What do carriers want from 5G?
New business models and lower costs per gigabit are goals for wireless carriers as the industry charges toward the next generation of wireless technology. But the carriers don’t all see 5G the same way, and they don’t all have the same priorities.
As the developer of software used by carriers, equipment makers and chip companies to test and build new wireless prototypes, National Instruments has a unique perspective on the evolving 5G standard. James Kimery, who directs the company’s wireless research, said he sees AT&T and Verizon pushing hard to prioritize enhanced mobile broadband (eMBB) as the first goal of 5G, while Sprint is more focused on the internet of things.
Sprint’s Mohamad Nasser, general manager of the company’s IoT business unit, recently wrote that Sprint sees 5G as an enabler of an “IoT revolution.” He named cloud-connected robots on factory floors, autonomous vehicles, and real-time helmet video from first responders as three IoT use cases that will become possible with 5G. Low latency is the 5G feature that would be most critical for these use cases, while eMBB use cases would place a premium on high speeds and throughput.
Carrier aggregation and orthogonal frequency-division multiplexing are likely to be part of the first 5G release, Kimery said. He said the 3rd Generation Partnership Project will release the physical layer of the 5G standard near the end of this year, but that this will be just the first step. He said companies that don’t succeed in making their hardware part of the standard will “still have a chance” in future releases.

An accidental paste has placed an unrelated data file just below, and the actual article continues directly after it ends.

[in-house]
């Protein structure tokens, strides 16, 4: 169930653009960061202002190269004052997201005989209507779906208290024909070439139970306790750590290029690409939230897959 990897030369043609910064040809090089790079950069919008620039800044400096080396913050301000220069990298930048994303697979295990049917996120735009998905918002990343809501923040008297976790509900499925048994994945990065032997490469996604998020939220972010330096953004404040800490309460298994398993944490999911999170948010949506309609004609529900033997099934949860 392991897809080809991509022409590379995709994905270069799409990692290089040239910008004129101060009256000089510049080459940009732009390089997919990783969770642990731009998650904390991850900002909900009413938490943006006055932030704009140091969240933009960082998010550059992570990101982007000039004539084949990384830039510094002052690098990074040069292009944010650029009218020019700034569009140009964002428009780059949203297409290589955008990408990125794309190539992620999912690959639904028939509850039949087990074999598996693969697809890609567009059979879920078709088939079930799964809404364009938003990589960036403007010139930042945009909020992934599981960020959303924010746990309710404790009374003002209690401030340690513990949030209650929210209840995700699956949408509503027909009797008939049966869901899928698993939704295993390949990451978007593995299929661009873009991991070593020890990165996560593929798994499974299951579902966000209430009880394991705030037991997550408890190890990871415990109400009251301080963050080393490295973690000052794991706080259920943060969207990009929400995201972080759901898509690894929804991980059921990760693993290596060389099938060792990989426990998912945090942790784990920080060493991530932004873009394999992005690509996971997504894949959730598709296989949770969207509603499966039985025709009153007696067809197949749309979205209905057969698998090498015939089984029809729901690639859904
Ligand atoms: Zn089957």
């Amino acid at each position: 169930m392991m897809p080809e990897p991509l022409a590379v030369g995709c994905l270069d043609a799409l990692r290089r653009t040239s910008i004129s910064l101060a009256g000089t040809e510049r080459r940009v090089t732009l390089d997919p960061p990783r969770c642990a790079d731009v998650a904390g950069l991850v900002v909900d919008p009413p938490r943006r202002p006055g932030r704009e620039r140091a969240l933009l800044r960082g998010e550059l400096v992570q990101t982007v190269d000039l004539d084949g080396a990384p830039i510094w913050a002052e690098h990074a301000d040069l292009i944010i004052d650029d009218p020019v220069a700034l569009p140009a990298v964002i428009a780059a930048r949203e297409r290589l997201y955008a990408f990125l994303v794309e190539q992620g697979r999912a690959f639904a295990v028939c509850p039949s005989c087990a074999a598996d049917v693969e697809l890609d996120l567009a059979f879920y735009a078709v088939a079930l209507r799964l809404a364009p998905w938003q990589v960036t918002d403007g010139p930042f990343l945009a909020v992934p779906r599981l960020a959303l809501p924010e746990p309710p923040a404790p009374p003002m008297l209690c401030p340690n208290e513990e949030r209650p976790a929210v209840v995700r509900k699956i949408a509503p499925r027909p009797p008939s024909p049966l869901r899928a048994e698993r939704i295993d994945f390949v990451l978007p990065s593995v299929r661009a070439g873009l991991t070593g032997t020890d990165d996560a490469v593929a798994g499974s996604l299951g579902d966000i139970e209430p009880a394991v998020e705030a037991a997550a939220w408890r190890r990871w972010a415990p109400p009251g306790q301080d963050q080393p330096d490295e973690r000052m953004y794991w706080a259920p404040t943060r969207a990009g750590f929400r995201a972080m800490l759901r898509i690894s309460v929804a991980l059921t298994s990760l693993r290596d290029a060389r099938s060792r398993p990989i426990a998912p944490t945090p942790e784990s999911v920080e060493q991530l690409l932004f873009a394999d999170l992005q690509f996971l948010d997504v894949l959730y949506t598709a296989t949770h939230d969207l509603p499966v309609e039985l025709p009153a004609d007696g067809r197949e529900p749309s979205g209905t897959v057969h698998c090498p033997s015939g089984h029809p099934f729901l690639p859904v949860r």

National Instruments is well positioned to support many of the companies working on the 5G standard. The company’s LabVIEW software is used to model wireless communication systems and its hardware is used to build prototypes. NI has been running a 5G test lab in Austin, Texas for two years now, in collaboration with numerous partners from industry and academia.
Recently National Instruments and AT&T announced a 5G-focused channel sounder that is designed for characterizing millimter-wave frequencies, and this week National Instruments said it had developed a 28 GHz radio that carriers and equipment makers can use for testing and prototyping.
While the 28 GHz band is central to the 5G fixed wireless tests that Verizon and AT&T are conducting, priorities may change as the carriers learn more. Kimery said National Instruments will be ready to support the industry with new radios, and expects the 37 GHz – 39 GHz bands to be the next focus. He said that since NI uses software-defined radio technology, the incremental investment required to develop a new radio is not nearly as much as it would be if the company started building from scratch. NI does not need to create a new base station platform each time it adds a new frequency band to its radio portfolio.